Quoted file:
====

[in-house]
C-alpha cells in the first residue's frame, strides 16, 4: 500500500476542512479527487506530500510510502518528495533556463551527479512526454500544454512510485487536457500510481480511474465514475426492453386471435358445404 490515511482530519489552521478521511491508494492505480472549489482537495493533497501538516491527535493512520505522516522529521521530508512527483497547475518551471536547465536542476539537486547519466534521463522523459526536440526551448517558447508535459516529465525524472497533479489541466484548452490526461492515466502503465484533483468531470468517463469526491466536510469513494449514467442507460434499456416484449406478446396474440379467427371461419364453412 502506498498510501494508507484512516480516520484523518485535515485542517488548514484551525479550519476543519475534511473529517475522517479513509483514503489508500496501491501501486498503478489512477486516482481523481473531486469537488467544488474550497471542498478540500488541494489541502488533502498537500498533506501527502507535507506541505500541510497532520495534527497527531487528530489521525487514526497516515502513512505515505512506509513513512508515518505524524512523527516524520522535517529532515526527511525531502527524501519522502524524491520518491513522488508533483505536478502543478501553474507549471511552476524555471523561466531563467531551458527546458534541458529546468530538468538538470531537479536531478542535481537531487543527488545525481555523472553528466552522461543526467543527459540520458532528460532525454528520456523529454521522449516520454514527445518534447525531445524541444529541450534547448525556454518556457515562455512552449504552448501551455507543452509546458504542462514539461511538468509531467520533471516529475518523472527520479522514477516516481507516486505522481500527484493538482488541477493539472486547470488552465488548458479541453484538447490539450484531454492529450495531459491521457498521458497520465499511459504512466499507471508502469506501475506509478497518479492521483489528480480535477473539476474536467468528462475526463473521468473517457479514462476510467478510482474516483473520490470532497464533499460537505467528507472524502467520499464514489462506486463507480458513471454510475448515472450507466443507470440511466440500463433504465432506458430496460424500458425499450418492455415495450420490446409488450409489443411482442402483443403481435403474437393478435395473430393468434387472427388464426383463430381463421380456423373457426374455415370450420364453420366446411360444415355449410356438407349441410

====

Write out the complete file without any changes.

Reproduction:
[in-house]
C-alpha cells in the first residue's frame, strides 16, 4: 500500500476542512479527487506530500510510502518528495533556463551527479512526454500544454512510485487536457500510481480511474465514475426492453386471435358445404 490515511482530519489552521478521511491508494492505480472549489482537495493533497501538516491527535493512520505522516522529521521530508512527483497547475518551471536547465536542476539537486547519466534521463522523459526536440526551448517558447508535459516529465525524472497533479489541466484548452490526461492515466502503465484533483468531470468517463469526491466536510469513494449514467442507460434499456416484449406478446396474440379467427371461419364453412 502506498498510501494508507484512516480516520484523518485535515485542517488548514484551525479550519476543519475534511473529517475522517479513509483514503489508500496501491501501486498503478489512477486516482481523481473531486469537488467544488474550497471542498478540500488541494489541502488533502498537500498533506501527502507535507506541505500541510497532520495534527497527531487528530489521525487514526497516515502513512505515505512506509513513512508515518505524524512523527516524520522535517529532515526527511525531502527524501519522502524524491520518491513522488508533483505536478502543478501553474507549471511552476524555471523561466531563467531551458527546458534541458529546468530538468538538470531537479536531478542535481537531487543527488545525481555523472553528466552522461543526467543527459540520458532528460532525454528520456523529454521522449516520454514527445518534447525531445524541444529541450534547448525556454518556457515562455512552449504552448501551455507543452509546458504542462514539461511538468509531467520533471516529475518523472527520479522514477516516481507516486505522481500527484493538482488541477493539472486547470488552465488548458479541453484538447490539450484531454492529450495531459491521457498521458497520465499511459504512466499507471508502469506501475506509478497518479492521483489528480480535477473539476474536467468528462475526463473521468473517457479514462476510467478510482474516483473520490470532497464533499460537505467528507472524502467520499464514489462506486463507480458513471454510475448515472450507466443507470440511466440500463433504465432506458430496460424500458425499450418492455415495450420490446409488450409489443411482442402483443403481435403474437393478435395473430393468434387472427388464426383463430381463421380456423373457426374455415370450420364453420366446411360444415355449410356438407349441410